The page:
from numpy.core.umath_tests import inner1d
from scipy.interpolate import BSpline


def naive_partitioning(points, degree=3, periodic=False, n=100):
    """ 
    Calculates the closest parameter on a BSpline curve relative 
    to each of the curve's control points.

    points: BSpline curve's control points
    degree: BSpline curve degree
    periodic: True = curve is closed, False = curve is open
    n: number of samples per partition
    """
    points = np.asarray(points)
    count = points.shape[0]

    # On an open curve, clip degree so it doesn't exceed count-1
    if not periodic:
        degree = np.clip(degree,1,count-1)     


    # If the BSpline is linear (degree=1) stop right here
    if degree <= 1:
        return points, np.arange(count)


    # Calculate BSpline's maximum parameter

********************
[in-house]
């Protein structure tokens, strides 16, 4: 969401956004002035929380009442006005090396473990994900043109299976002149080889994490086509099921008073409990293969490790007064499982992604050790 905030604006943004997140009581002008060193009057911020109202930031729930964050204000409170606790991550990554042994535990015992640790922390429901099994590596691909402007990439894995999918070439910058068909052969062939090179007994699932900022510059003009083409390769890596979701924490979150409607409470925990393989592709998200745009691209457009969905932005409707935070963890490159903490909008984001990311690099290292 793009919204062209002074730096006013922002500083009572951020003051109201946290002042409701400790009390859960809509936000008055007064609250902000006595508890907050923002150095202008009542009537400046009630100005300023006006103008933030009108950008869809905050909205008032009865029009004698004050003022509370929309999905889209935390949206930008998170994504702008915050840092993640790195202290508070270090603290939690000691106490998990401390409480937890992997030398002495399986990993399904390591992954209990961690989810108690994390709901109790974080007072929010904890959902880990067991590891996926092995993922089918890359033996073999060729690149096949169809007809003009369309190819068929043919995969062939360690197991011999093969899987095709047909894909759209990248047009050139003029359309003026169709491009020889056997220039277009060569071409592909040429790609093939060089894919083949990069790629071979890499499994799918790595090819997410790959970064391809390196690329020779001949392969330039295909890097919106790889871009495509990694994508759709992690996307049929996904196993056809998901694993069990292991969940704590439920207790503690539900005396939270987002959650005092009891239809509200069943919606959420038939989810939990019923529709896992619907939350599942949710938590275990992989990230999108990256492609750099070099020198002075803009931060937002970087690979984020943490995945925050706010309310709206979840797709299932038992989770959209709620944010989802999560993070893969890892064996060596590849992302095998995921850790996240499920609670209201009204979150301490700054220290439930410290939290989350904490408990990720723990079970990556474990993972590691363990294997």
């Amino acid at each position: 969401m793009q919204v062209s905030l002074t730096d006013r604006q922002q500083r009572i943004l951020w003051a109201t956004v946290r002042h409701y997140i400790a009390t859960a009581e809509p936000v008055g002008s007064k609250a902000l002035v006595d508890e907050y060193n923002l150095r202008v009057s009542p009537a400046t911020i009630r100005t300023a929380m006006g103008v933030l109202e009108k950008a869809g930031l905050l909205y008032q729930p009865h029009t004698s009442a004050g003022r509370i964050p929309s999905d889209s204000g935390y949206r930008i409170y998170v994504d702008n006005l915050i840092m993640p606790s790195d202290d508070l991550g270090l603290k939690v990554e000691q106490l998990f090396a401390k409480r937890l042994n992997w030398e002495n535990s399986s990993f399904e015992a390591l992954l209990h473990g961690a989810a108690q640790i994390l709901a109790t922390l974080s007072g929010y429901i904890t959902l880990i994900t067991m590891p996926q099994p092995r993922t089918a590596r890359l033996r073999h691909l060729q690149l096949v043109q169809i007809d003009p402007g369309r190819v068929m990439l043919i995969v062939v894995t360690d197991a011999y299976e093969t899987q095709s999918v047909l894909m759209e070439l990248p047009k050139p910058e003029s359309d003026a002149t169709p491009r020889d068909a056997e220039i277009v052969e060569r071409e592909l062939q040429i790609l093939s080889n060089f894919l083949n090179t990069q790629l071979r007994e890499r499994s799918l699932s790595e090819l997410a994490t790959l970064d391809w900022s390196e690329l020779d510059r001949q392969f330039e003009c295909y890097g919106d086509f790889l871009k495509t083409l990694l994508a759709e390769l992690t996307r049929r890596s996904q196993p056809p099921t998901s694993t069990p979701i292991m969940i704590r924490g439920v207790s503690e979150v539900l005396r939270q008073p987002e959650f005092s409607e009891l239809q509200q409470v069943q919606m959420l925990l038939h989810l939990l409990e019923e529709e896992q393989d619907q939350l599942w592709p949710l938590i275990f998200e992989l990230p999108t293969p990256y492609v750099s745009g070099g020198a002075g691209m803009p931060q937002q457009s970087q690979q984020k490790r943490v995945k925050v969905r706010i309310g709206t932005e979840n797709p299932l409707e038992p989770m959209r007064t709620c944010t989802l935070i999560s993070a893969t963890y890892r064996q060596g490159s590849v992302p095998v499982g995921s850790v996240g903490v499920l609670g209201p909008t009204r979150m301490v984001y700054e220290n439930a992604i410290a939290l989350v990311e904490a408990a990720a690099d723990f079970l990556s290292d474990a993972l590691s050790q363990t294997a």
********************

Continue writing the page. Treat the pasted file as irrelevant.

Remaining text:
max_param = count - (degree * (1-periodic))  



    #---BSpline function---#

    # Periodic curve
    if periodic:
        # Create a periodic knot vector, ex: [-2, -1, 0, 1, 2, 3, 4, 5, 6]
        kv = np.arange(-degree,count+degree+1)

        # Create the BSpline function with "wrap around" control points
        factor, fraction = divmod(count+degree+1, count)
        spl = BSpline(kv, np.concatenate((points,) * factor + (points[:fraction],)), degree)

        # Append the first control point to the end of the sequence to create a closed loop
        points = np.concatenate((points,[points[0]]))
        count = points.shape[0] # reset point count


    # Opened curve
    else:
        # Create BSpline function with an open knot vector, ex [0, 0, 0, 0, 1, 2, 3, 3, 3, 3]
        kv = np.clip(np.arange(count+degree+1)-degree,0,count-degree)
        spl = BSpline(kv, points, degree)



    #---Naive curve sub-sample partitioning---#
    #
    # For each control point, we'll look for a closest sample that lies inside a sample partition.